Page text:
Discontent against the public cloud is on the rise with many big players pulling out their IT workload from the cloud. While the once public cloud was thought to be the most cost-effective option, that notion is now changing, and it’s changing fast.
Lets talk about Cloud Repatriation.
Recently, a growing number of organizations have expressed their intention to migrate their workload to the traditional IT infrastructure, a phenomenon termed “cloud repatriation”. A June 2022 survey conducted by IDC (sponsored by Supermicro) reports 71% of the respondents (out of 2,325) want to migrate their workload, fully or partially, to a dedicated IT environment from the cloud in the next two years.
Why are Companies Pulling Out of the Public Cloud?
While there are other disadvantages of public cloud, such as lack of control and security issues, one of the primary reasons for the companies migrating out of the public cloud is its ever-rising and unpredictable cost.
A decade back, the cloud was first used by small and medium-sized companies. Start-ups lacked the resources to construct and maintain physical infrastructure. The public cloud provided them the opportunity to offer their services to a larger number of users at a relatively lower cost. The cloud-first strategy soon became a buzzword in the industry. Especially as a growing number of companies, including large enterprises, began migrating their workload to the public cloud. This was to leverage its scalability, innovation, and cost-effectiveness.
However, as time passed by, many of these organizations realized the cloud was actually eating into their bottom line. While the catchphrase ‘only pay for what you use’ seemed attractive in the beginning; the clients soon realized it was nothing but an illusion created by the hyper-scale cloud platform providers. In reality, these companies end up paying a lot more than they expected. With the data transfer cost and all extra charges, companies soon lose track of their Amazon Web Services (AWS) or Azure bill.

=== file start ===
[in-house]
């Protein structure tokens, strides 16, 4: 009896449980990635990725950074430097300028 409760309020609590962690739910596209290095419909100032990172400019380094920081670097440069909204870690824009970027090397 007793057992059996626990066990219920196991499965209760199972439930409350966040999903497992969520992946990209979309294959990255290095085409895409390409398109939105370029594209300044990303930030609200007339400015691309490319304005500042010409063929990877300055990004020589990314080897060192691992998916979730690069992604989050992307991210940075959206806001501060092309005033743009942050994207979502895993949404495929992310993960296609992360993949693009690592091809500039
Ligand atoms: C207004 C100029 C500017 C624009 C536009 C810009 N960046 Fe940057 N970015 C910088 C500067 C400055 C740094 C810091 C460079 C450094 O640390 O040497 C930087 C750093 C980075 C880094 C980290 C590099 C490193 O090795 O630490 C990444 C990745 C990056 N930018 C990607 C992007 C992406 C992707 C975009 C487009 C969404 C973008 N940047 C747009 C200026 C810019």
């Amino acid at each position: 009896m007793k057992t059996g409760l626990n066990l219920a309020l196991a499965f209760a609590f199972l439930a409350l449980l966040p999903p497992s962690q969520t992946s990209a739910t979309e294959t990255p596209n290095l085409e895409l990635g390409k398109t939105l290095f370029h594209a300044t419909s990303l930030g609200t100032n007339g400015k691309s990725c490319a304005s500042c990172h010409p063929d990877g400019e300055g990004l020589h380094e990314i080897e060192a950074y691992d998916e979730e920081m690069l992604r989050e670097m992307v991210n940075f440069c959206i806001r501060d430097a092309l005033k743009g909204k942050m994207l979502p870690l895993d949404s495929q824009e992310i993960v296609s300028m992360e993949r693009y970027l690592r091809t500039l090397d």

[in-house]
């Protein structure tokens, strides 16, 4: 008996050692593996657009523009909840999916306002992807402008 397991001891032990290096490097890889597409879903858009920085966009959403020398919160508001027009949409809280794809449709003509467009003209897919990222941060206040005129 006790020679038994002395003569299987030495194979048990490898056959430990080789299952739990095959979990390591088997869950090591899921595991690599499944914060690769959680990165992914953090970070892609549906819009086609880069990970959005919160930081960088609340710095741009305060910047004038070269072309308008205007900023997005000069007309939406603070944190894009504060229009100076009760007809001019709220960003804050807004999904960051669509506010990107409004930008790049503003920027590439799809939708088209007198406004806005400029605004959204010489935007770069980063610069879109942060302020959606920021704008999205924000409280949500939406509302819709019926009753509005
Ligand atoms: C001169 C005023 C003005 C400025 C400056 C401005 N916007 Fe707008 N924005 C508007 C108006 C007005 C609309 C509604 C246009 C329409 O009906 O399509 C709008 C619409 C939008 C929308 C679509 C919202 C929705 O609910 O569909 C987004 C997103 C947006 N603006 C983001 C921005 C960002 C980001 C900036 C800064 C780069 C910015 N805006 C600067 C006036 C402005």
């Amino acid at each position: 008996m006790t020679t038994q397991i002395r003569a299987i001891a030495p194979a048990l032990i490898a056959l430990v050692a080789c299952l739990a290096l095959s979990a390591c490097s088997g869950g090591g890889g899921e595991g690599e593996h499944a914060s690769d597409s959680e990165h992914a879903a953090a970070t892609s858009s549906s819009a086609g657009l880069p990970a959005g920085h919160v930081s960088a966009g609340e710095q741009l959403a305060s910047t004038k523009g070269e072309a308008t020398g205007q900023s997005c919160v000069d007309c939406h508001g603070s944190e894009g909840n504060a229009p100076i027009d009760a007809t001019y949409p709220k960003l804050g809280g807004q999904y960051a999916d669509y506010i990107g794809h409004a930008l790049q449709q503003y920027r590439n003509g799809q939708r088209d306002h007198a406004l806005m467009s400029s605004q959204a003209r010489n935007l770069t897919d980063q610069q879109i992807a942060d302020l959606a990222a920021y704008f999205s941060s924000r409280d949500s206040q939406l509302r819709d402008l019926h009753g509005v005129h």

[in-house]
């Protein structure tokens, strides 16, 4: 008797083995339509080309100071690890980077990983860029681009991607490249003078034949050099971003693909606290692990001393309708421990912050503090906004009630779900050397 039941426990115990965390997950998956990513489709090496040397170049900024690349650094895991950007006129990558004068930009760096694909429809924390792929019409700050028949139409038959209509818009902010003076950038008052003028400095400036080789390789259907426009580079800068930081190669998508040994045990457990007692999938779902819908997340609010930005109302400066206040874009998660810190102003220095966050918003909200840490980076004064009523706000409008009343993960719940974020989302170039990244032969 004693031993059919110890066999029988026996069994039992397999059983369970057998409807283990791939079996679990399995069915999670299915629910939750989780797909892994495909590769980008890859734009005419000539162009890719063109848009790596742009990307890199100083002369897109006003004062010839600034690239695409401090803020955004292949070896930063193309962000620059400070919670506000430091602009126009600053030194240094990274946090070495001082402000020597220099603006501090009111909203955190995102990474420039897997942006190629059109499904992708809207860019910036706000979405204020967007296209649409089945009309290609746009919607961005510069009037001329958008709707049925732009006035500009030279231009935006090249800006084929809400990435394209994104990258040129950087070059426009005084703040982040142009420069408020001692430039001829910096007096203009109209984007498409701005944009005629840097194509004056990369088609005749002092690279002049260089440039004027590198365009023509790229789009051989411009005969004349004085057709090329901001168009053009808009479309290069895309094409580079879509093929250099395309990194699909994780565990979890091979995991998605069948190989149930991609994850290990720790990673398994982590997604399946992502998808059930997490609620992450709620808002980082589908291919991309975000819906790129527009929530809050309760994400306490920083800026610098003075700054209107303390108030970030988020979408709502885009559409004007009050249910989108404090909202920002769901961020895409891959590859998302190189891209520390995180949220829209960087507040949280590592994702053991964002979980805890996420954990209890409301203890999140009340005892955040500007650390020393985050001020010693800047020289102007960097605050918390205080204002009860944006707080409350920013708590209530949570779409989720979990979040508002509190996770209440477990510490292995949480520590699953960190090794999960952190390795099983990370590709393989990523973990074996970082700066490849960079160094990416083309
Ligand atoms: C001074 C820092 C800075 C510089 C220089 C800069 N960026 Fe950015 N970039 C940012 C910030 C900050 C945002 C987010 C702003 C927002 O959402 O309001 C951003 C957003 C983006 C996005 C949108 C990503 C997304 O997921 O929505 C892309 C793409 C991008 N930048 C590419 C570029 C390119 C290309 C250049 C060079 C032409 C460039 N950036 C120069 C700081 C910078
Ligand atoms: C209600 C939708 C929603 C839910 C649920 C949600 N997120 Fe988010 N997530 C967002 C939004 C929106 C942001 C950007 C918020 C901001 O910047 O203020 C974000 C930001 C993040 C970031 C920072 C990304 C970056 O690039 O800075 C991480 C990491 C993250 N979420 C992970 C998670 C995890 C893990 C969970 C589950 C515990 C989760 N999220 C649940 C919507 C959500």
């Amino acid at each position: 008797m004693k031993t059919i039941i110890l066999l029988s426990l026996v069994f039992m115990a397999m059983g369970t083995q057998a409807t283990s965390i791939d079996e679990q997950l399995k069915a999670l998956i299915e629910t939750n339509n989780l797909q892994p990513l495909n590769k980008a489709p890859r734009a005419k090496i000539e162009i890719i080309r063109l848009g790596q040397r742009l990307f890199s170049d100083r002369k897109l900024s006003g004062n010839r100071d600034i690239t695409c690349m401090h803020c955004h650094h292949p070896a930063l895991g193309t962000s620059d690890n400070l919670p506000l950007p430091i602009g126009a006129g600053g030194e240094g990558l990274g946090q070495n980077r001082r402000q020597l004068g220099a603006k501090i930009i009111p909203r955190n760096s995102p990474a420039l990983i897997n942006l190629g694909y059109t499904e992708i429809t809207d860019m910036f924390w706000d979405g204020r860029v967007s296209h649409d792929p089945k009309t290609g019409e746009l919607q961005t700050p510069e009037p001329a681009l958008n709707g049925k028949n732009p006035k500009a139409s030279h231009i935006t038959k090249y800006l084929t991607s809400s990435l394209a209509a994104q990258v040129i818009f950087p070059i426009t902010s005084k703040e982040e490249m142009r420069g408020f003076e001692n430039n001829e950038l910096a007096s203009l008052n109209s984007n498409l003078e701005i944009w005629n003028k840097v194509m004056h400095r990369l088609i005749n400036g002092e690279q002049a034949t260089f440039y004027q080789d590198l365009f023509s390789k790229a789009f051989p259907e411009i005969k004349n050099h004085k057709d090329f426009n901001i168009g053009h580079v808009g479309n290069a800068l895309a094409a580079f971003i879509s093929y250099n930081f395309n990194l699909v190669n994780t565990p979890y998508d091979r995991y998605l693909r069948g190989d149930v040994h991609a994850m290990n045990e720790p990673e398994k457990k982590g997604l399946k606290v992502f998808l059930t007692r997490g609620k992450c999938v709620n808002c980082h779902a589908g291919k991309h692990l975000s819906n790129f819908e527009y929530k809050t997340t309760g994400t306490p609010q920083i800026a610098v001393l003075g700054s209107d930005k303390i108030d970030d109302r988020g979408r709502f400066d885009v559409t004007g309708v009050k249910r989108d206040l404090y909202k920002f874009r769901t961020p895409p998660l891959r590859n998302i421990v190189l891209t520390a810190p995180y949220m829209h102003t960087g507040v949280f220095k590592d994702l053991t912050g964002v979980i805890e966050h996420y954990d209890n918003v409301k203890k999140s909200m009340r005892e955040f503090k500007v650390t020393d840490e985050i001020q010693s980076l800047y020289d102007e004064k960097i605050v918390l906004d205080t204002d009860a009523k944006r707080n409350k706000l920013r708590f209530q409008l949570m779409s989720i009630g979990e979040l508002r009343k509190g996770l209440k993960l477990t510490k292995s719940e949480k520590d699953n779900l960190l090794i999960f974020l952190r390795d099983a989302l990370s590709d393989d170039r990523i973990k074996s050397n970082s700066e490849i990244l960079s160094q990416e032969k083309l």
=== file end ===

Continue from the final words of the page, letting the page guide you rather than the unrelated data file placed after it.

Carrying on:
What the Math Looks Like
Recently, at least two corporations have come up with precise calculations on how they can save millions of dollars by moving back to traditional IT infrastructure.
Efim Mirochnik, data center executive of Ahrefs, claims in a blog post that the company saved $400 million in 3 years by not using the public cloud. In 2020, the company rented space in a colocation data center in Singapore. Mirochnik consolidated all the costs spent on the data center. Then, compared it with the cost of running similar infrastructure in AWS. While doing the calculation, in order to find the total cost, Mirochnik considered the colocation center rent and the cost of:
- Initial equipment
- dark fiber connection
- Internal networking
- IT Transit.
His calculation shows they spend $1,550 per month per server in the colocation center. His estimates say they would pay a monthly bill of $17,557 for running an equivalent rig in AWS.
Mirochnik concludes that the company ‘Wouldn’t be profitable, or exist if our products were 100% on AWS’.
David Heinemeier Hansson
A similar view is expressed by David Heinemeier Hansson. Hansson is the CTO of SaaS project management outfit 37Signals. It is a company that announced its decision to pull out from the cloud in October last year. In February, Hansson came up with a detailed calculation showing that the company will save $7 million over the next five years on its IT expenses.
The public cloud is facing criticisms, and the reasons are legit. Many experts have already predicted that cloud repatriation is the next generational leap. They think migrating to a physical data center is soon going to be the trend. That is with more and more companies realizing the cloud is not sustainable.
Companies should periodically review their cloud benefits and cost-effectiveness. This might help them understand whether it’s time to go back to the traditional data center with physical servers. If building an on-premises data center seems like a lot of tasks, the option of managed colocation is always there to save you the pain. Colocation and private cloud are not only cost-efficient, but it also offers more control and greater security.
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